For many of us, interacting with computers may be as glorious as punching keys and smearing touch screens with sweaty fingers and really bad posture. While functional, it’s worth reimagining a world where our conversation with technology is far more intuitive, ergonomic, and engaging. Enter TEI, an annual conference devoted to human-computer interaction and a landmark for novel projects that reinvent the conventional ways we engage our computers. TEI isn’t just another sit-down conference to soak in a wealth of paper talks. It’s an interactive weekend that combines these talks with a host of workshops provided by the speakers themselves.
Last year’s TEI brought us projects like SPATA, digital calipers that sped up our CAD modeling by eliminating the need for a third hand, and TorqueScreen, a force-feedback mechanism for tablets and other handhelds.
Next February’s conference is no exception for new ways to interact with novel technology. To get a sense of what’s to come, here’s a quick peek into the past from last year’s projects:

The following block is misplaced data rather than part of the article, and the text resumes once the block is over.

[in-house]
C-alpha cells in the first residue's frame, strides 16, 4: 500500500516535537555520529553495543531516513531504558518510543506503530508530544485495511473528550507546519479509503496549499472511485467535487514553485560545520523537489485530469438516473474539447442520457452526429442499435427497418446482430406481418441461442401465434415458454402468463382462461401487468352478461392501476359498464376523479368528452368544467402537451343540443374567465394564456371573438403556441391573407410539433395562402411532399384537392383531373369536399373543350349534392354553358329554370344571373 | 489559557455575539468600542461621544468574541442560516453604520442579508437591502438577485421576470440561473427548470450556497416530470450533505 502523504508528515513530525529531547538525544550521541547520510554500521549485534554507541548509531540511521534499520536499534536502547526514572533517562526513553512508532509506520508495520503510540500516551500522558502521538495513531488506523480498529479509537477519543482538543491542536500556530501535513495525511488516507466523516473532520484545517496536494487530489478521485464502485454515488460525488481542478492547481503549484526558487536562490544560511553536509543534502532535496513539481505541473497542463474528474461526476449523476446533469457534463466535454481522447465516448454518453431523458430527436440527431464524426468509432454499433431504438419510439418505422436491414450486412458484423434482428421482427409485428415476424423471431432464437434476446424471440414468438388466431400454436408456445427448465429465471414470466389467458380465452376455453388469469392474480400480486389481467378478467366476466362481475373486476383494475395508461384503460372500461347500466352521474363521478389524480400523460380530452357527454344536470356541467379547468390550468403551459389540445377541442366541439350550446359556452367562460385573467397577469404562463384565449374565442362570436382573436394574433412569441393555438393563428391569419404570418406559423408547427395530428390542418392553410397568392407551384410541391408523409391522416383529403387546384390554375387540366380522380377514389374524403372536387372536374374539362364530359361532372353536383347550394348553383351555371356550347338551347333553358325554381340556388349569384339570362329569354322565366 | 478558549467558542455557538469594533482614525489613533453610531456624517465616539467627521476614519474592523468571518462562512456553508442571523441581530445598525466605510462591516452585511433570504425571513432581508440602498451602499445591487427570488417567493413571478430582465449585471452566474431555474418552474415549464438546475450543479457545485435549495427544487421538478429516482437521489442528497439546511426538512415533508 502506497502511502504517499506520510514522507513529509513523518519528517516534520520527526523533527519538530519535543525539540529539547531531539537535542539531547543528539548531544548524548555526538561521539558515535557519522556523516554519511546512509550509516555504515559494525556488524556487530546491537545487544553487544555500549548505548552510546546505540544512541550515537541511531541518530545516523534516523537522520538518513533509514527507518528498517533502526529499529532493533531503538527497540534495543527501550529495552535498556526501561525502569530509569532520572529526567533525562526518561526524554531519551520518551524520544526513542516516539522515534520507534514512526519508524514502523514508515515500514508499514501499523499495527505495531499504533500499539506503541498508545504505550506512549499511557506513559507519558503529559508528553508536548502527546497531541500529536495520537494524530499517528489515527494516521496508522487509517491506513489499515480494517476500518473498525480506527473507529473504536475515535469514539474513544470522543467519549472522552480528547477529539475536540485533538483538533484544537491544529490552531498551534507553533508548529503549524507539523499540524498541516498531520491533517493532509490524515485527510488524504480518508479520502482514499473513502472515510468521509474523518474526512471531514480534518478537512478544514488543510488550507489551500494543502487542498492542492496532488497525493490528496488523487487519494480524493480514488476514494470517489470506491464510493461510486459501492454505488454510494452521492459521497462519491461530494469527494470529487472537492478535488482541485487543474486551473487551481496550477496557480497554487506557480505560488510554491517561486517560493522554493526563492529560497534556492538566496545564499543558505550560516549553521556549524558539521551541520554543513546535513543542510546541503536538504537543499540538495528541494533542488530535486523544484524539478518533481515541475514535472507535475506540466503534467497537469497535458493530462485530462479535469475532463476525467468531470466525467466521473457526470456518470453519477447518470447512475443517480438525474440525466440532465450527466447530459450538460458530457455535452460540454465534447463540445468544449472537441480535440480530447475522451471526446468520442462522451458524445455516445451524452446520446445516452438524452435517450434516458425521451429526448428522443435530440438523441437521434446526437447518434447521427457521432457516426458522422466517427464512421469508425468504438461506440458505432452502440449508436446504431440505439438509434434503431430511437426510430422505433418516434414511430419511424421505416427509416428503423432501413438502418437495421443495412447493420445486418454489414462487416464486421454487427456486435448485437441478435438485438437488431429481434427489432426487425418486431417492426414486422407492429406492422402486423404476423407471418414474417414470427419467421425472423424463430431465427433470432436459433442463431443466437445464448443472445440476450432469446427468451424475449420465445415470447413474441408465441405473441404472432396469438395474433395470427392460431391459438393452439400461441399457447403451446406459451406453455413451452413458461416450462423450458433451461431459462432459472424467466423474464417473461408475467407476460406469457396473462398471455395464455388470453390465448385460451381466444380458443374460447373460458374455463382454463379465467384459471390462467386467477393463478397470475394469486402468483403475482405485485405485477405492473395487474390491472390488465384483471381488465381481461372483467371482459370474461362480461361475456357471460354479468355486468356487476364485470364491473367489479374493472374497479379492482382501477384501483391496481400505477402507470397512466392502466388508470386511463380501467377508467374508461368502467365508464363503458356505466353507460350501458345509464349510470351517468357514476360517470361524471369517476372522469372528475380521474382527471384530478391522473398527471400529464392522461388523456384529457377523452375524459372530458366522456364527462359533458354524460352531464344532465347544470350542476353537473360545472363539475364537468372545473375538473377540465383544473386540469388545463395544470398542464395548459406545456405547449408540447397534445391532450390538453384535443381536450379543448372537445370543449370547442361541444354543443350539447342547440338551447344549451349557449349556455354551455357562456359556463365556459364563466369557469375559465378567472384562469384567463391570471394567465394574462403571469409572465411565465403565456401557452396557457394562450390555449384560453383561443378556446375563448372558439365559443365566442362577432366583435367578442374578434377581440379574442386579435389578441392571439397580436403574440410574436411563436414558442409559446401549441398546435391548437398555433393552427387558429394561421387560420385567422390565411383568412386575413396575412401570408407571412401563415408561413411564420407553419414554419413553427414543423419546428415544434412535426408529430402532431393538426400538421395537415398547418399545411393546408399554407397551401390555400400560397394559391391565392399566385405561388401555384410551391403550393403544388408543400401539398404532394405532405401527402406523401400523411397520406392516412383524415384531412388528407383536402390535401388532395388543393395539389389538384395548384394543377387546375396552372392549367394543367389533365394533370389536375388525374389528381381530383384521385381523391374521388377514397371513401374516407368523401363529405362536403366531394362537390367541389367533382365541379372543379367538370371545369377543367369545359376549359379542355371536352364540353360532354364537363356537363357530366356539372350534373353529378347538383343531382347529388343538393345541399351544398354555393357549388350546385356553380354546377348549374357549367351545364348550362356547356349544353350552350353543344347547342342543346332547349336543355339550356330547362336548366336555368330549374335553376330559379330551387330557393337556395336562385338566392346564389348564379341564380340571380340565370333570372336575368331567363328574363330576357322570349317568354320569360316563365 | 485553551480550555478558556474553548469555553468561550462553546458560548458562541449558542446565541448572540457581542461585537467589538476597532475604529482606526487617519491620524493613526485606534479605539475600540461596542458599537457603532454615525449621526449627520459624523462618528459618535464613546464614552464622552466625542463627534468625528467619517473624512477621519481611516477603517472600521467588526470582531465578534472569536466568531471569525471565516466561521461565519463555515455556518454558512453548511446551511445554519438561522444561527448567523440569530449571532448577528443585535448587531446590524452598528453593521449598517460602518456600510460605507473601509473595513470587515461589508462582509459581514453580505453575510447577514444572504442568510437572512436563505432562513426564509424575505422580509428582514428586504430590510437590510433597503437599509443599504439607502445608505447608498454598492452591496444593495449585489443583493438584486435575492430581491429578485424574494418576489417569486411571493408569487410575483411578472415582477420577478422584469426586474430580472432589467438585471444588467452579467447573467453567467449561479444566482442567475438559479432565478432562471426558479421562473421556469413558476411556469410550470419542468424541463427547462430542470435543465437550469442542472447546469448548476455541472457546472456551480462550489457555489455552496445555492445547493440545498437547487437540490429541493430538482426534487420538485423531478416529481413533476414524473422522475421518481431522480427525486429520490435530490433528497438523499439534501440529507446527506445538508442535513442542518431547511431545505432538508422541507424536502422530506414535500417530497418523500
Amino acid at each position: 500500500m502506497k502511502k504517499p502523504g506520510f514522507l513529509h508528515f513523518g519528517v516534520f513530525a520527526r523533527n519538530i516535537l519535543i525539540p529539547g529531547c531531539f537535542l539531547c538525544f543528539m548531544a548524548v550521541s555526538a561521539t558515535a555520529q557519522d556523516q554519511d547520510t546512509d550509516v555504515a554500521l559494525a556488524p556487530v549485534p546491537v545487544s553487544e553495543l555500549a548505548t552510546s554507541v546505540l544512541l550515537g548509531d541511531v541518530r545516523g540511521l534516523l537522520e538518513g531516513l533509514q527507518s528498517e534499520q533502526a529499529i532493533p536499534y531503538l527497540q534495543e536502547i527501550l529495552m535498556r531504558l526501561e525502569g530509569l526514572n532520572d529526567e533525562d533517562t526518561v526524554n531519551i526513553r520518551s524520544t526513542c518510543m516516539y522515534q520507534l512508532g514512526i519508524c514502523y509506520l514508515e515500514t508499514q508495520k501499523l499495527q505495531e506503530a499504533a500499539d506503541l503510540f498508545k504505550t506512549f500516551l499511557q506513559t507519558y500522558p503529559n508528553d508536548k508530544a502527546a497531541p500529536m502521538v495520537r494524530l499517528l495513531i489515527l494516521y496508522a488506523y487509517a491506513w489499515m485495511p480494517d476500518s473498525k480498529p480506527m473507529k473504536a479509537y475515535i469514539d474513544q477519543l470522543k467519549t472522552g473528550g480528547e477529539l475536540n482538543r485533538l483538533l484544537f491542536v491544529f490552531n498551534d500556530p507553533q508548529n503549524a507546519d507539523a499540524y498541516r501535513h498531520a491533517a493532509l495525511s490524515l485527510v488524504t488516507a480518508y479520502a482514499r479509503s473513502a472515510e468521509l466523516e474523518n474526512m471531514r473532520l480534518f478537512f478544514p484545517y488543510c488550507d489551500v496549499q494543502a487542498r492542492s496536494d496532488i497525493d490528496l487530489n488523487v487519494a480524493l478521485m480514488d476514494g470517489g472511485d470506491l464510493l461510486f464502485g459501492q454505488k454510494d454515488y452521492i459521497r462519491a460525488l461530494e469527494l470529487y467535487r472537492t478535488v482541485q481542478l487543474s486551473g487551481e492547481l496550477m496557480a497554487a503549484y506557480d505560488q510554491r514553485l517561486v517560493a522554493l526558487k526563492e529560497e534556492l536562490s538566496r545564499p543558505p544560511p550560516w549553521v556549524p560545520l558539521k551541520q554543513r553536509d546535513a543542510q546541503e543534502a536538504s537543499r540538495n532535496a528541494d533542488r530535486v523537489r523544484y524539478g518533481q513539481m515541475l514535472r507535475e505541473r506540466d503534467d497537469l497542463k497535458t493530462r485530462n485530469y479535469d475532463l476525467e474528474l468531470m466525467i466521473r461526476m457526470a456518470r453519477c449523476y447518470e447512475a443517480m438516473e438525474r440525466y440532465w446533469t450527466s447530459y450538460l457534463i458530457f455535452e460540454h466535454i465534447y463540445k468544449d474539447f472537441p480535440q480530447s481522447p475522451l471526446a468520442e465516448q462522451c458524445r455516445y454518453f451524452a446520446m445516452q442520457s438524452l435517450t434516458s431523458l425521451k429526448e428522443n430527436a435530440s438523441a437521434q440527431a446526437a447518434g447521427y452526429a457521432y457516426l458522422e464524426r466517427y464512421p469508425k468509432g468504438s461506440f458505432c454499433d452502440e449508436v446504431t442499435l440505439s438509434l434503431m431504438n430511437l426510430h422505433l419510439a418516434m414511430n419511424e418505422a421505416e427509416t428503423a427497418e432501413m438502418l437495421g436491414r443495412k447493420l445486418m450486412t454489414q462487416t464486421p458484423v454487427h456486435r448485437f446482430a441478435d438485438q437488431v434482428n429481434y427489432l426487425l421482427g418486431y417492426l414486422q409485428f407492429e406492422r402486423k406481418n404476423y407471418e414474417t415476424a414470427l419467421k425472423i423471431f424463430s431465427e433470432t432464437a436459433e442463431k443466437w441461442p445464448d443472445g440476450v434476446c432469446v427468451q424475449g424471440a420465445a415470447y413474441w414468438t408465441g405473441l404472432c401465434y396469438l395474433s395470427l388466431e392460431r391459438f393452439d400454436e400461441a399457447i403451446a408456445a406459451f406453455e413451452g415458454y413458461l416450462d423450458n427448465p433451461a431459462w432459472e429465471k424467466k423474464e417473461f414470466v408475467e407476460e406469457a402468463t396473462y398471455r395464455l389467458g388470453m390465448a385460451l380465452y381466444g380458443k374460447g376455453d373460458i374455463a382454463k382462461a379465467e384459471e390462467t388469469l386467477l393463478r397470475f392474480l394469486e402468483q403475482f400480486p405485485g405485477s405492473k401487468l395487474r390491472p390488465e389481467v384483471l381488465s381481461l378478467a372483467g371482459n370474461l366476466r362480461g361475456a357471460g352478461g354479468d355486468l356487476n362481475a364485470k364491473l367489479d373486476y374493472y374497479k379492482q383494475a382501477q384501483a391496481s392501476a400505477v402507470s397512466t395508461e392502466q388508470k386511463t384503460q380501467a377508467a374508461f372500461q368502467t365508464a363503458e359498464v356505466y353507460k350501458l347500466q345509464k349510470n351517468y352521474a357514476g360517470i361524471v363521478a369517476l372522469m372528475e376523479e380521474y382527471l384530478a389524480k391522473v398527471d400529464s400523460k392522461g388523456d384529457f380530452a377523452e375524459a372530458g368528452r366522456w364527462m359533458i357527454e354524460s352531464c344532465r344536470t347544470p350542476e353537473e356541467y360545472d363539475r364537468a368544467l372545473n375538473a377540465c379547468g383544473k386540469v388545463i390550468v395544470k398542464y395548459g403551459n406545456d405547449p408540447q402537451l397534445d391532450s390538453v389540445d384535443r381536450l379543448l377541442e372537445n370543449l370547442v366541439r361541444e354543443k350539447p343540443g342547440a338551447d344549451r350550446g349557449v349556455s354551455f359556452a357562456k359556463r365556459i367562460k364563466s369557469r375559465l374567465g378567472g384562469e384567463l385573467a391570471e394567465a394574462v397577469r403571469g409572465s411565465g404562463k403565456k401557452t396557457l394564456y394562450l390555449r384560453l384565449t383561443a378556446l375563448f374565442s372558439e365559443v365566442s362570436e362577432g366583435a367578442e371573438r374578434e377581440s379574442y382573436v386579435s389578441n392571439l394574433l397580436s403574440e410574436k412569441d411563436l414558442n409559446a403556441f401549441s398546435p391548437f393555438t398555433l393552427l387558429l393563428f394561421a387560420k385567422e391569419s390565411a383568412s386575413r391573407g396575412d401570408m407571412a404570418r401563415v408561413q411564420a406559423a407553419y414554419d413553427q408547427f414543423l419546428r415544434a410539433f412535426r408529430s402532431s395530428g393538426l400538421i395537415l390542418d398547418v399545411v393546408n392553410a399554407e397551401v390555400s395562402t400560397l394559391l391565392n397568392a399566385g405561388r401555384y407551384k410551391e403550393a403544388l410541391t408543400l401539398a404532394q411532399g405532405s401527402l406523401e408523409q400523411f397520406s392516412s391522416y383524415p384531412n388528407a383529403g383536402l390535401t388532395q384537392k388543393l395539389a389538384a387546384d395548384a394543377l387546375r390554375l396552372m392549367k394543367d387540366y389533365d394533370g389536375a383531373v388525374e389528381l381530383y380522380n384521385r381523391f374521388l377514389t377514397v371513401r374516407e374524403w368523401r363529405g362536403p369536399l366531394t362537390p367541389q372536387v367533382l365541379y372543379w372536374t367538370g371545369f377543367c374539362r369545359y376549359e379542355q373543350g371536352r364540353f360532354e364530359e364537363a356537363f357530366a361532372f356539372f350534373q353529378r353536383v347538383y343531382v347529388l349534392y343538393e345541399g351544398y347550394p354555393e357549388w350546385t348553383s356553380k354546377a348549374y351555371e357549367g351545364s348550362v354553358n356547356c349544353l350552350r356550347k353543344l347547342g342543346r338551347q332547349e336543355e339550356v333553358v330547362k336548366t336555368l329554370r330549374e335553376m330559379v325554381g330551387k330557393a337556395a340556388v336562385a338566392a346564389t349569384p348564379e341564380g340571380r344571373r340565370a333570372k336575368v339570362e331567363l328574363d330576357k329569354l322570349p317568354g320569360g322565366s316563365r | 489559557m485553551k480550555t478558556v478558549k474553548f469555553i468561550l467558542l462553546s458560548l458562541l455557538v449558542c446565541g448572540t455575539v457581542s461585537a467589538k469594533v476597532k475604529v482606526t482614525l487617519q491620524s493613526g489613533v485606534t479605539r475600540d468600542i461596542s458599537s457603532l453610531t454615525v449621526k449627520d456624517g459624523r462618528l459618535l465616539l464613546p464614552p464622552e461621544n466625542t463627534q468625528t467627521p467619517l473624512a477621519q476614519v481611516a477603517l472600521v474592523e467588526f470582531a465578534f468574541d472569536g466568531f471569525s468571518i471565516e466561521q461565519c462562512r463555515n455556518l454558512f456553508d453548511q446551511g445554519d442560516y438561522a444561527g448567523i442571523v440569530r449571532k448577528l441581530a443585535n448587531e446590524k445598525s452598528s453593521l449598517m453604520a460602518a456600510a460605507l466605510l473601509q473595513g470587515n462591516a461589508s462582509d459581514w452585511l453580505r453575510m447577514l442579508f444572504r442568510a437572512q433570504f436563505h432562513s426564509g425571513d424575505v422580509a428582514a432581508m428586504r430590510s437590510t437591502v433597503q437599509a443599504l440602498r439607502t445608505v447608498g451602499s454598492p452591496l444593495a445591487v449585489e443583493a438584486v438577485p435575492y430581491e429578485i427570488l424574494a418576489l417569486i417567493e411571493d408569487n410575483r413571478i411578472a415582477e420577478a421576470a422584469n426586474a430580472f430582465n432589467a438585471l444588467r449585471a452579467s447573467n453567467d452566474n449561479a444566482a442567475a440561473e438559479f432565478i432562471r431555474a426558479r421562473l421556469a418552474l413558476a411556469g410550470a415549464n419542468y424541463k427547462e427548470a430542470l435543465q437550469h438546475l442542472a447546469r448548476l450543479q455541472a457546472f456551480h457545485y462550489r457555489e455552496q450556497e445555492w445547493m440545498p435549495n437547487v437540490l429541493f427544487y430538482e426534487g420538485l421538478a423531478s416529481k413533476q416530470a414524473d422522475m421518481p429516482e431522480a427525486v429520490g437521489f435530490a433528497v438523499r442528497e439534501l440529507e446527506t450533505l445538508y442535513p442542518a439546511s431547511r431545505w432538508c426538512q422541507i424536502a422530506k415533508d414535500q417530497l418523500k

Interactive Projection Lab
What if we didn’t need to limit our interaction with computer screens to touch and buttons? What if we could manipulate the screen directly with objects in our environment? [Patrick] and [Jordi’s] Interactive Projection Lab (IPL) does just that, mixing objects like post-its, markers, and paper boxes directly into a modified version of the original Super Mario Bros. The result? Platforms can appear spontaneously via Post-it. What’s more: pushing and sliding these platforms is as intuitive as moving around their real-life representative objects in the real world.
Let’s face it: there’s a wealth of information we’d love to have at our fingertips without having to reach into our pockets to consult our phones. Bluetooth watches aside, Display Skin is a glance-based interface, a supplementary means of receiving small bits of information without interrupting one’s primary activity, literally, at hand. Display Skin mounts a Plastic Logic flexible display onto the user’s wrist. The onboard IMU creates an internal model of the user’s arm and can keep the data centered on the user’s eye regardless of arm pose.
This year’s theme for TEI 2016 is our body is our manual. If you’re near the Netherlands, drop by and join in for a workshop or paper talk with the folks at TEI as the conference takes a weekend to look at our bodies as the driving inspiration on which technology can conform itself.
Thanks for the tip, [Paul]!